Eligibility Criteria
  • Ages Eligible for Study: 18 to 95 Years (Adult, Older Adult)
  • Sexes Eligible for Study: All
  • Accepts Healthy Volunteers: Yes
Criteria

Inclusion Criteria:

- Speak English or Spanish

- Have a child between 2- 5 years of age

- Live with their child most of the time

- Have a phone that is able to video-record

- Be willing to have evening meals video recorded in the home

Exclusion Criteria:

*Has a diagnosed feeding disorder, dietary restrictions, or medical condition that impacts
how they feed their child.

Contacts and Locations
Contacts

Contact: Alison Tovar, PhD 4018749855 alison_tovar@uri.edu

Contact: Karen McCurdy, PhD 40187-5960 kmccurdy@uri.edu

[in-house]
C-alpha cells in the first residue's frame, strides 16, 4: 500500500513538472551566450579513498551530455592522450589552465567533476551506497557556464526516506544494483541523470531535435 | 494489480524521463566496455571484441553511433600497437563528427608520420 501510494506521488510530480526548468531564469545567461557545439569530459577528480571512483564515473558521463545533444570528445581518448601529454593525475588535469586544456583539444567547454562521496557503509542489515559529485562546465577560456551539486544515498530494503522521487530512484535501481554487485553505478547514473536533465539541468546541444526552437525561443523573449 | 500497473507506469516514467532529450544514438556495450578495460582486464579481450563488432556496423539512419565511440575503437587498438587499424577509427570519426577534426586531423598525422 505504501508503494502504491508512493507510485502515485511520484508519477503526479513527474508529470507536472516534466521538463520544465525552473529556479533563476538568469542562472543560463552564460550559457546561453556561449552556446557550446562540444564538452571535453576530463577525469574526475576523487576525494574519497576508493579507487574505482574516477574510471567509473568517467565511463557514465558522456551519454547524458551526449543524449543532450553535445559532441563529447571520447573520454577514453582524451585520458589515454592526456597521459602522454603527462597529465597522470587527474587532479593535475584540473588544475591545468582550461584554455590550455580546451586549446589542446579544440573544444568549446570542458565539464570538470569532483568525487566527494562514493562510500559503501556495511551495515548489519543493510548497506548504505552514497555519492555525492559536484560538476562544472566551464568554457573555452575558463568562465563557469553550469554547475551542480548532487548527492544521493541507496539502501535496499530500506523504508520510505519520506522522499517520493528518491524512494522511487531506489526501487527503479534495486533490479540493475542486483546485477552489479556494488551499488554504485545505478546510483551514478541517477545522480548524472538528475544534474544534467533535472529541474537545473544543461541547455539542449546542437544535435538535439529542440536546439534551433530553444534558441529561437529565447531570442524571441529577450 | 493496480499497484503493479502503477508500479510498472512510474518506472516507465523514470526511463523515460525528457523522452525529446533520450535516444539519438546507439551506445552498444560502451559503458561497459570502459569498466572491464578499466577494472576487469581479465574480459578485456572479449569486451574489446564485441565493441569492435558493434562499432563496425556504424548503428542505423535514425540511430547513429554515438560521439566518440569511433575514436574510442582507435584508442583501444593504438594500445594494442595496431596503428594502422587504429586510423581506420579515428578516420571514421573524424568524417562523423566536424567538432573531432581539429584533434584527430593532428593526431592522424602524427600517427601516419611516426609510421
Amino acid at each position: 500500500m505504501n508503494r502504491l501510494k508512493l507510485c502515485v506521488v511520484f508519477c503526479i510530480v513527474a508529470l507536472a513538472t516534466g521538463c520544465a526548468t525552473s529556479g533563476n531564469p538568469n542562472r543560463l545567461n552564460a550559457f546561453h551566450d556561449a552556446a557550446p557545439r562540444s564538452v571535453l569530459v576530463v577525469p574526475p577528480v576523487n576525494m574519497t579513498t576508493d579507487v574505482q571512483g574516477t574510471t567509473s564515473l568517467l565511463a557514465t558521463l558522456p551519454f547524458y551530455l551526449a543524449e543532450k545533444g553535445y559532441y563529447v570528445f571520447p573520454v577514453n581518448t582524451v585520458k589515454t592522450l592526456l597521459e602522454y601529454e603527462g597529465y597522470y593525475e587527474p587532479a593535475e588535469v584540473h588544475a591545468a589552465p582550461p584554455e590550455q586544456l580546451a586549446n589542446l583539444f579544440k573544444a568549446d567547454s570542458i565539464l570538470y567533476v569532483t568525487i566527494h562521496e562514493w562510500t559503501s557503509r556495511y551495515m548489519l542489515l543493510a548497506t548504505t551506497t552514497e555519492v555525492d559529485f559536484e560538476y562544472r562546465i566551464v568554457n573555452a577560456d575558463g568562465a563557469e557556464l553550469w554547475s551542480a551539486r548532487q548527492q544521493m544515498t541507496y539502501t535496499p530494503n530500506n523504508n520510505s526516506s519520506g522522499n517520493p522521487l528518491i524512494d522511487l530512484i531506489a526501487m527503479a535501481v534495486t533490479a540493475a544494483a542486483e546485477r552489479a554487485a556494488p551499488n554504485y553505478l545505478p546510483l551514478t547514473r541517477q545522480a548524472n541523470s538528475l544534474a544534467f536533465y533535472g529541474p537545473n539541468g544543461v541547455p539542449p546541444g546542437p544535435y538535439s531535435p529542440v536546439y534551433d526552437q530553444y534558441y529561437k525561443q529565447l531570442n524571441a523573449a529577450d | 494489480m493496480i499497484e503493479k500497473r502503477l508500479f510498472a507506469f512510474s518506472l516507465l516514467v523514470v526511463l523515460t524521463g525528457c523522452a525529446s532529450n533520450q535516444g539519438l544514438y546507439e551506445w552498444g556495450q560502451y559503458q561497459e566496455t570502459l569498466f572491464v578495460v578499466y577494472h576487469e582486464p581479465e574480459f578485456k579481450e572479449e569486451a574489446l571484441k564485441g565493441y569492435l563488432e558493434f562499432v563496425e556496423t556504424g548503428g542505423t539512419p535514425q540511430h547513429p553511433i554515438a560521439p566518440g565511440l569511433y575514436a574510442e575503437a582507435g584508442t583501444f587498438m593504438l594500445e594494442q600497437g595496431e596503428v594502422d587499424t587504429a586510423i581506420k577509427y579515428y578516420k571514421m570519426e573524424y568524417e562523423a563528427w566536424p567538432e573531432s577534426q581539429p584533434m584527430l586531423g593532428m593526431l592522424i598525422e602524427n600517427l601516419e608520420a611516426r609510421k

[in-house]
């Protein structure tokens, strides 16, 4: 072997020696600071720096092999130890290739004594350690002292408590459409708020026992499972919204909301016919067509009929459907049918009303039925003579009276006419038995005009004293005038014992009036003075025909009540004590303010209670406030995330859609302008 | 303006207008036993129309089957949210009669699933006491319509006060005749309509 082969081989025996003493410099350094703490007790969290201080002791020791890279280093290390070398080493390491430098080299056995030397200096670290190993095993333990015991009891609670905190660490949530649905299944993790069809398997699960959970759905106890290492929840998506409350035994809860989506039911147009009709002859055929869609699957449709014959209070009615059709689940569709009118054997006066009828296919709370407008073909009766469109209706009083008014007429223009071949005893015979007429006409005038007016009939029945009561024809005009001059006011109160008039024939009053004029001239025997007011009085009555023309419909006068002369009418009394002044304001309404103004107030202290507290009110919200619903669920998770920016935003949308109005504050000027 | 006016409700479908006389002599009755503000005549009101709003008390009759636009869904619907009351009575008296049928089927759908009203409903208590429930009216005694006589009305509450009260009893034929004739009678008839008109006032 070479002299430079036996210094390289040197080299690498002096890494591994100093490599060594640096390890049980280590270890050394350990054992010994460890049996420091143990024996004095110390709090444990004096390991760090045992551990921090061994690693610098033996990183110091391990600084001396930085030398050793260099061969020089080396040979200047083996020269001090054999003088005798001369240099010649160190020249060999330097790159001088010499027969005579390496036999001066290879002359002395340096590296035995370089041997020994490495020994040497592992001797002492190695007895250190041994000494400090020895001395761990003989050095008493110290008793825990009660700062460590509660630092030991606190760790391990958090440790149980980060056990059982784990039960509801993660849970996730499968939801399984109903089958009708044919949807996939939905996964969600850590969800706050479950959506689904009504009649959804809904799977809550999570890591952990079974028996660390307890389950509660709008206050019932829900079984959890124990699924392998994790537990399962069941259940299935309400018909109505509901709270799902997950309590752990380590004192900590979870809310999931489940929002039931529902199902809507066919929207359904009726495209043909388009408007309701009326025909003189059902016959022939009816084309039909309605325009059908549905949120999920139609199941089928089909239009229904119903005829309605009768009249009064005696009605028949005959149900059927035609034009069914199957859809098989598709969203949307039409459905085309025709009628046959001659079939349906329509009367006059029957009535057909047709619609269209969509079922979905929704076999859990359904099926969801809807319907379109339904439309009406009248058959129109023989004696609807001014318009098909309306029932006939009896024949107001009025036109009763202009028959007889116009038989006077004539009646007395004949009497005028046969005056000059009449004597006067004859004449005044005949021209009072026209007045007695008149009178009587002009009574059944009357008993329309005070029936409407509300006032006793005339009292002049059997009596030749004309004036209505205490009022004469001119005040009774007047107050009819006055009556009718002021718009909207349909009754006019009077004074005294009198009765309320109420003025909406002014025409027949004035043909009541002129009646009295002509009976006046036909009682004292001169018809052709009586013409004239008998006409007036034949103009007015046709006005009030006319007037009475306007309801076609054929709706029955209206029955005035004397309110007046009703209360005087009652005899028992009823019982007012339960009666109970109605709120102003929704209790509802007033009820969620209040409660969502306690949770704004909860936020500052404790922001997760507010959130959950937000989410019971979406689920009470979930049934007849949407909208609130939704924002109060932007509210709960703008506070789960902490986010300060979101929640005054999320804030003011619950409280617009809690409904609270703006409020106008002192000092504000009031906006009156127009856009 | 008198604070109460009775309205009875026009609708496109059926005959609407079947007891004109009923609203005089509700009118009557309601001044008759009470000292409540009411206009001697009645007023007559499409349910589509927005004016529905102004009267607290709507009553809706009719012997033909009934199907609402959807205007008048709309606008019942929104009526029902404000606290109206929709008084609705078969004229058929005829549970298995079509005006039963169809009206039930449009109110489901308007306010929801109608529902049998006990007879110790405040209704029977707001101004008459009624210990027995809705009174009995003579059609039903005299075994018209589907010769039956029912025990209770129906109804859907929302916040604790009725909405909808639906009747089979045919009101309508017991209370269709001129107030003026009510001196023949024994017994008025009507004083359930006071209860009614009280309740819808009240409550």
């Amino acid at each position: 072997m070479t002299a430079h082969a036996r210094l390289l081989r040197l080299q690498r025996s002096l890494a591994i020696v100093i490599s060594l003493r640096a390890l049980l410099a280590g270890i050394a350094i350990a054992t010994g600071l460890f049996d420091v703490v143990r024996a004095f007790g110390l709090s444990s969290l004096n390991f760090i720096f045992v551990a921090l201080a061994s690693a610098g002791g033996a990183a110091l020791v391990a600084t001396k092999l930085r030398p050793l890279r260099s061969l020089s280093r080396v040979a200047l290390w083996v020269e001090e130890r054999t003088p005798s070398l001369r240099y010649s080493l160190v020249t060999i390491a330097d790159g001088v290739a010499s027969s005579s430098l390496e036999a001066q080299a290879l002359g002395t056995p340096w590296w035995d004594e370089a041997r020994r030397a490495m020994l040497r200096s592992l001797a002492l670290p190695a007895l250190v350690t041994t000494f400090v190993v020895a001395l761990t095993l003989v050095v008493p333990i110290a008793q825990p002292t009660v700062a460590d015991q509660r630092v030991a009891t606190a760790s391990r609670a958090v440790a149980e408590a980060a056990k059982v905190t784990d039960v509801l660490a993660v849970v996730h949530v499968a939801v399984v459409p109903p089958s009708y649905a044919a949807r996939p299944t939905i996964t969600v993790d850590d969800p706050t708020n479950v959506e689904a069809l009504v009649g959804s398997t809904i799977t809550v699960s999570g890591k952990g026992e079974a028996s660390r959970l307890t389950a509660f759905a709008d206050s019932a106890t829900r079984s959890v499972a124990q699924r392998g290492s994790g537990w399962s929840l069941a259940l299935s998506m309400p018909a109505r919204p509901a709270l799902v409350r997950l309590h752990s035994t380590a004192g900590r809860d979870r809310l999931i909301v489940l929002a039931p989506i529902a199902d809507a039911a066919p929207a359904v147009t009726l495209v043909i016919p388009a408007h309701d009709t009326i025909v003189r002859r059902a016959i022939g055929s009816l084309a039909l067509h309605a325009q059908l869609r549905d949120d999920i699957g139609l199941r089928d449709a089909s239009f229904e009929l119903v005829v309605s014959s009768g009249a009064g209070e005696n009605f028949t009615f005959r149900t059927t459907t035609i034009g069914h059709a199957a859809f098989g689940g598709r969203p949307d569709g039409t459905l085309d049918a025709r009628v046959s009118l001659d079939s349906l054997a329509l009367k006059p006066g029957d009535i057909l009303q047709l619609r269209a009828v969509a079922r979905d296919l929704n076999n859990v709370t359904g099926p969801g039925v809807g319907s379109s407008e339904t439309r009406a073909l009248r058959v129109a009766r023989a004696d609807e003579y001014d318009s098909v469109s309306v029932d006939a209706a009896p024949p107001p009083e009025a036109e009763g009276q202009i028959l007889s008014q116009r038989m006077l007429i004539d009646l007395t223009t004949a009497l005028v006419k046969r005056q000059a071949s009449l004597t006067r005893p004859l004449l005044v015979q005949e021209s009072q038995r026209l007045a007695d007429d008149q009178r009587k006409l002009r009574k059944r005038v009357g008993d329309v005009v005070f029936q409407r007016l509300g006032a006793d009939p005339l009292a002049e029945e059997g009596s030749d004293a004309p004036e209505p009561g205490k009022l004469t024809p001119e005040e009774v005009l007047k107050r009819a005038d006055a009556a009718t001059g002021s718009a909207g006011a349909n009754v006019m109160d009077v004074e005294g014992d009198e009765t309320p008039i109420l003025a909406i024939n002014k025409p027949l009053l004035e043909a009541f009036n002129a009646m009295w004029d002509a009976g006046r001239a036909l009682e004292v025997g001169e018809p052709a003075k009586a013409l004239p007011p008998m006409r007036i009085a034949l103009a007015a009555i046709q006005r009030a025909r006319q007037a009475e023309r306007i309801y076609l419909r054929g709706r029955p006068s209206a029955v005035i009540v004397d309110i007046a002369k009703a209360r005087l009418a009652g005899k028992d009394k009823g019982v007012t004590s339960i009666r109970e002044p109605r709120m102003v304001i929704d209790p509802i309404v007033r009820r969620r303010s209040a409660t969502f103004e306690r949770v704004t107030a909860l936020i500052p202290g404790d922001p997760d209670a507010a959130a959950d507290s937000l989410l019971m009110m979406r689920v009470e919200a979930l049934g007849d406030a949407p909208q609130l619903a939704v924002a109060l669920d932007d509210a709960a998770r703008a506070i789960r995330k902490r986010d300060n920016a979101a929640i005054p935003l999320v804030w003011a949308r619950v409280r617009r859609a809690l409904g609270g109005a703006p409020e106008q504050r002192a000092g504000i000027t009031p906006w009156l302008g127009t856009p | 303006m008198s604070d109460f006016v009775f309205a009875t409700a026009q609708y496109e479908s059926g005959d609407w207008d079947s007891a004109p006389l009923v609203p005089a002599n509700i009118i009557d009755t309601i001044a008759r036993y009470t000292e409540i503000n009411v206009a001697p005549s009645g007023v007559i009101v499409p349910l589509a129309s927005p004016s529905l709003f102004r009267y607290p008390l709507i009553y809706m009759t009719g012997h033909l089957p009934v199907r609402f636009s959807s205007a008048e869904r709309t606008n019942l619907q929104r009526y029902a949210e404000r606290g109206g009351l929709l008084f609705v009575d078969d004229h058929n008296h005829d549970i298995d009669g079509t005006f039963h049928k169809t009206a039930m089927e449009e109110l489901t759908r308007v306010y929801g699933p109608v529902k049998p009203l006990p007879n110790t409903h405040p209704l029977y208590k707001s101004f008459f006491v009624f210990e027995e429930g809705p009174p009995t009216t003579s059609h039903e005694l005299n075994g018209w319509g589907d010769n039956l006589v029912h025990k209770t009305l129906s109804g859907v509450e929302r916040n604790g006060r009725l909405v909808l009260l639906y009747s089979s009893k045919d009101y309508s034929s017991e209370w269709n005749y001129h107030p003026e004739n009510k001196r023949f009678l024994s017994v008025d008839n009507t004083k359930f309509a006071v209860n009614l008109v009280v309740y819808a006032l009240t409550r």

Locations

United States, Rhode Island
University of Rhode Island
Kingston

Sponsors and Collaborators

University of Rhode Island

Brown University

University of Connecticut

More Information
  • Responsible Party: University of Rhode Island
  • ClinicalTrials.gov Identifier: NCT03923491 History of Changes
  • Other Study ID Numbers: 1R34HL140229-01A1
  • First Posted: April 22, 2019 Key Record Dates
  • Last Update Posted: August 5, 2019
  • Last Verified: August 2019
  • Individual Participant
    Data (IPD) Sharing
    Statement:
  • Plan to Share IPD: Undecided
  • Studies a U.S. FDA-regulated Drug Product: No
  • Studies a U.S. FDA-regulated Device Product: No